WOBBEGONG (Orectolobus maculatus) and angel sharks (Squatina australis) have evolved unique electrosensory pores that aid attacks on unsuspecting prey from beneath, according to a recent study.
The study, involving UWA Oceans Institute researchers Channing Egeberg and Dr Ryan Kempster, compared and analysed the distribution and abundance of electrosensory pores in both spotted wobbegong and Australian angel sharks to determine their importance.
They found both species feature large clusters of pores both dorsally and ventrally, aiding their benthic lifestyle and ambush hunting style.
"Both species will sit motionless on the seafloor and wait for unsuspecting prey to pass over their head, at which point they strike with incredible speed," Ms Egeberg says.
"We looked at their sensory biology to see if electroreception was being used to facilitate this type of hunting behaviour.
"We found that both species have independently evolved a similarly unique distribution of electrosensory pores, unlike any other shark species, that would certainly assist in their ambush feeding strategy."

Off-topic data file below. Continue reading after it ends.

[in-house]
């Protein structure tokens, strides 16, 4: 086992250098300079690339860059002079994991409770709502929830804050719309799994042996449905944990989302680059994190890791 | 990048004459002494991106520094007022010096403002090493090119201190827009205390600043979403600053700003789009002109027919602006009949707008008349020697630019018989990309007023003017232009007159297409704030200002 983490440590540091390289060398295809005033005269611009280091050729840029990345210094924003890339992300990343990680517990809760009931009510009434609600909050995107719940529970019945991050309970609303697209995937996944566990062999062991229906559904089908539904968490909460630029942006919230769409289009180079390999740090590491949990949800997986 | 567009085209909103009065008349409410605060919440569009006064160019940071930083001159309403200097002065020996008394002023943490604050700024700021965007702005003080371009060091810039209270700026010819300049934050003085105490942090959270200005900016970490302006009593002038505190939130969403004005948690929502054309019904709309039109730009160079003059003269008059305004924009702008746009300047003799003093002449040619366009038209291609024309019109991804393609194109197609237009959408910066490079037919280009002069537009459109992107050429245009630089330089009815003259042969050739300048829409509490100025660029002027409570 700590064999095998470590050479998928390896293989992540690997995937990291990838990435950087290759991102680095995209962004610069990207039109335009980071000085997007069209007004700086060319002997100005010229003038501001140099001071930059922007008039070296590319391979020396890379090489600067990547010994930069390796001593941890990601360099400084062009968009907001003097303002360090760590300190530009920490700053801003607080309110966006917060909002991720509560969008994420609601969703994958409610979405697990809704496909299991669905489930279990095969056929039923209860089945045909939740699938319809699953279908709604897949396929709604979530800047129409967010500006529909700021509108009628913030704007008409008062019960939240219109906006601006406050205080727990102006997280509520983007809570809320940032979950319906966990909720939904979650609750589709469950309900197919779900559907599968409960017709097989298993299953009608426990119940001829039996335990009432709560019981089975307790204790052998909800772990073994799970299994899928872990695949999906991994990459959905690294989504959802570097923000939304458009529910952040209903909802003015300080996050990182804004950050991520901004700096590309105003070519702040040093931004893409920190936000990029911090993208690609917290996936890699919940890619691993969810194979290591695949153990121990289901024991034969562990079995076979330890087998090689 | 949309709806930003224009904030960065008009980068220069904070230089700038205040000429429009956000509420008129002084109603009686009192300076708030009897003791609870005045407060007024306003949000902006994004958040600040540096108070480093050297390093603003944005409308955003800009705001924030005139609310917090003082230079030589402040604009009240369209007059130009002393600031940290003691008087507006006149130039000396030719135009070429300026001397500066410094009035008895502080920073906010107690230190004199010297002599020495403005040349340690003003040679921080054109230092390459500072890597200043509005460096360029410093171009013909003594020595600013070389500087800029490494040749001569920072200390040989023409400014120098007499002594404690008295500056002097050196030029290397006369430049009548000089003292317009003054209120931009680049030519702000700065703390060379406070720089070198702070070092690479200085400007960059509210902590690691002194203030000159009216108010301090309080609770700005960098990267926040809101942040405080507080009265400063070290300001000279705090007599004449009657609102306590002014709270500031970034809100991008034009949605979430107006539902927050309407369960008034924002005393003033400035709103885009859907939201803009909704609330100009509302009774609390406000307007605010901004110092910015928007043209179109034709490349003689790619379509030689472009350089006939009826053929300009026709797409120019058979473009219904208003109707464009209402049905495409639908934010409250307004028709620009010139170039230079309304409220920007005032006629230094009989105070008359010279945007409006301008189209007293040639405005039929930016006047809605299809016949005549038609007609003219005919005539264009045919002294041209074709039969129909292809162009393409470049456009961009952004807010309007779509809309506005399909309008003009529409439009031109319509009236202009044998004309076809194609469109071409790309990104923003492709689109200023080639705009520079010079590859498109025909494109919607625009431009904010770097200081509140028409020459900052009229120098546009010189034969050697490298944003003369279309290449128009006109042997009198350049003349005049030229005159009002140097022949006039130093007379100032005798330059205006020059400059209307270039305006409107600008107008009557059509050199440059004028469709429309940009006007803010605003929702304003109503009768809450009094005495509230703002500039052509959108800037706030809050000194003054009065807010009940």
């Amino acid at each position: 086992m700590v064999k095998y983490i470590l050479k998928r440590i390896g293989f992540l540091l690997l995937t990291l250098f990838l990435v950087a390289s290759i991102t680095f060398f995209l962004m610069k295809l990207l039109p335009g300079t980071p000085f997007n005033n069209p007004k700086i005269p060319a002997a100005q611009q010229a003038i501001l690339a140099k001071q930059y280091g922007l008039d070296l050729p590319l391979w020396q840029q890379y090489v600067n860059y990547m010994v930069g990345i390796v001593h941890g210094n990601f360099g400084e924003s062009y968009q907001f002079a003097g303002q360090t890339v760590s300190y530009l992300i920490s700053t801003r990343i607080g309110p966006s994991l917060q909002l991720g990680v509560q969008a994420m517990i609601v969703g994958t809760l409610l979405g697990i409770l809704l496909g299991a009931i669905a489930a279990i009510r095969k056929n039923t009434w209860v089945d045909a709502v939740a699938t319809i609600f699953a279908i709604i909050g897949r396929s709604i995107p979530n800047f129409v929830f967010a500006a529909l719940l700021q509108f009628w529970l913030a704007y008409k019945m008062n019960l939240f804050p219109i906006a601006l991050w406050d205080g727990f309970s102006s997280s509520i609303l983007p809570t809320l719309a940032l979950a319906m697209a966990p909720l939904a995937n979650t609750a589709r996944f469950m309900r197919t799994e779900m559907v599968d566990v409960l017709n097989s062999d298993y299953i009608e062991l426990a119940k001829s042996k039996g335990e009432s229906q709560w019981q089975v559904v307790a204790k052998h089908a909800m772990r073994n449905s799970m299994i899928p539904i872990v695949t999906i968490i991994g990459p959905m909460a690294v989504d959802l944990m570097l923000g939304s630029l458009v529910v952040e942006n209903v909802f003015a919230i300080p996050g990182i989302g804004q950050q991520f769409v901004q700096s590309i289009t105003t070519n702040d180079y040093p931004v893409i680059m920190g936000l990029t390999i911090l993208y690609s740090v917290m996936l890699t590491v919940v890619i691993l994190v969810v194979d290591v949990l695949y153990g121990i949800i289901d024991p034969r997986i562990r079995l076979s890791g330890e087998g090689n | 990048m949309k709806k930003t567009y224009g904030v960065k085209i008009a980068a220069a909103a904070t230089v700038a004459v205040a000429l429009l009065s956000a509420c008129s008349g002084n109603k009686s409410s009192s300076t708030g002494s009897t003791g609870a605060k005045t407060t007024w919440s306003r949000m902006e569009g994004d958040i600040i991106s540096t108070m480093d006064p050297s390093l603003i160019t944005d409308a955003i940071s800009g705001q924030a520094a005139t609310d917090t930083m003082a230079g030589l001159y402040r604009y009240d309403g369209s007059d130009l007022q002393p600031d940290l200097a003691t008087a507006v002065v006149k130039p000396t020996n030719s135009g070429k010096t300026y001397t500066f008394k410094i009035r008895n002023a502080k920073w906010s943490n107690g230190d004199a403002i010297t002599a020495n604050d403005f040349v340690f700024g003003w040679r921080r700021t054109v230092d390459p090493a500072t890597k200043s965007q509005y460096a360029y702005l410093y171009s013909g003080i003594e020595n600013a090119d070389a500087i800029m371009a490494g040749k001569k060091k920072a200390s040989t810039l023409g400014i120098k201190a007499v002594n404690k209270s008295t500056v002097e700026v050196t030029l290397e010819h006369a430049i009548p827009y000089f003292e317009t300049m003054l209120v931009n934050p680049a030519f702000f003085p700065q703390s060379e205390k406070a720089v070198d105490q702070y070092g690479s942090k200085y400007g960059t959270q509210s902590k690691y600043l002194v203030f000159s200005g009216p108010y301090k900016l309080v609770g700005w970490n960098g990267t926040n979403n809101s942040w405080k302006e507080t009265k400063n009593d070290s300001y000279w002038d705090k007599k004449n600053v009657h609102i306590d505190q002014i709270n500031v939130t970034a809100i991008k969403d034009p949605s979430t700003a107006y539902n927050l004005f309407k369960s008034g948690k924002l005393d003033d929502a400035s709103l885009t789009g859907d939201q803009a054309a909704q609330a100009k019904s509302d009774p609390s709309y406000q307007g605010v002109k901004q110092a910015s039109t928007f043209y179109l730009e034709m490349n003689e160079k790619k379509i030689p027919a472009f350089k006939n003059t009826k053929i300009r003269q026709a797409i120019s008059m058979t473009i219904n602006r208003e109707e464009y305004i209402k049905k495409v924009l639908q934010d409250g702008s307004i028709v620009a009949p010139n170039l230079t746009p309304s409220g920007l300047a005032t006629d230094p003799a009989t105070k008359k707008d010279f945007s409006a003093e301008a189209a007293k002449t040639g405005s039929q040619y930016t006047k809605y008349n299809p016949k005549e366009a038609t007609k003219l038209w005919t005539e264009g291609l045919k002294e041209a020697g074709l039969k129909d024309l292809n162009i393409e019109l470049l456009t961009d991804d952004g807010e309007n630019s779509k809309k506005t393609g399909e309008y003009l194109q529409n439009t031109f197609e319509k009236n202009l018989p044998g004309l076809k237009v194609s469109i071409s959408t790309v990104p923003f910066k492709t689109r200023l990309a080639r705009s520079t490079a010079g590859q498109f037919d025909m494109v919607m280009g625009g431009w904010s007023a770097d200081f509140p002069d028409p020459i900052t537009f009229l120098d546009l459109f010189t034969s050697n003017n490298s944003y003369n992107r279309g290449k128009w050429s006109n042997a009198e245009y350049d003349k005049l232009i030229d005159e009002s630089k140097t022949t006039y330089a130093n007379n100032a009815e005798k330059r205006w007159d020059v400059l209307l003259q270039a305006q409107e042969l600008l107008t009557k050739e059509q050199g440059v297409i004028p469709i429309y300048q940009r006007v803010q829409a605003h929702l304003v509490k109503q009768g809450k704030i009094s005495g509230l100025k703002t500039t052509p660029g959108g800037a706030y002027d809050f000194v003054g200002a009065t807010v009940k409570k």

Most sharks possess electroreceptor clusters that are dependant on their method of hunting.
Electroreceptor cluster key to hunting
"The electrosensory system of sharks has evolved to operate efficiently under the environmental conditions of the particular habitat in which a species lives," Ms Egeberg says.
"Some sharks, like the Port Jackson, have as little as 150 electroreceptors, while some hammerheads can have more than 3,000."
However both wobbegong and angel sharks lack mandibular clusters which are thought to assist in directing their mouth towards prey.
"These differences likely reflect the different behaviors of each species, and so we can learn a lot about their feeding habits just by looking at the distribution and abundance of these electroreceptors," Ms Egeberg says.
In addition to dorsal and ventral electrosensory pores, wobbegong and angel sharks posses a rare hyoid cluster that the scientists believe assists in predator detection.
"Given the posterior position of these electroreceptors on the head, we believe this cluster may assist in the detection of predators rather than prey, and will be particularly useful to benthic species that spend long periods of time motionless on the seabed," Dr Kempster says.
"This is just a theory at the moment, but it could be tested further by blocking certain electroreceptor clusters and assessing a shark's behavioural response to prey or predator-mimicking stimulus."
The project also involved UWA's A/Professor Nathan Hart and Professor Shaun Collin and University of Queensland's Dr Susan Theiss.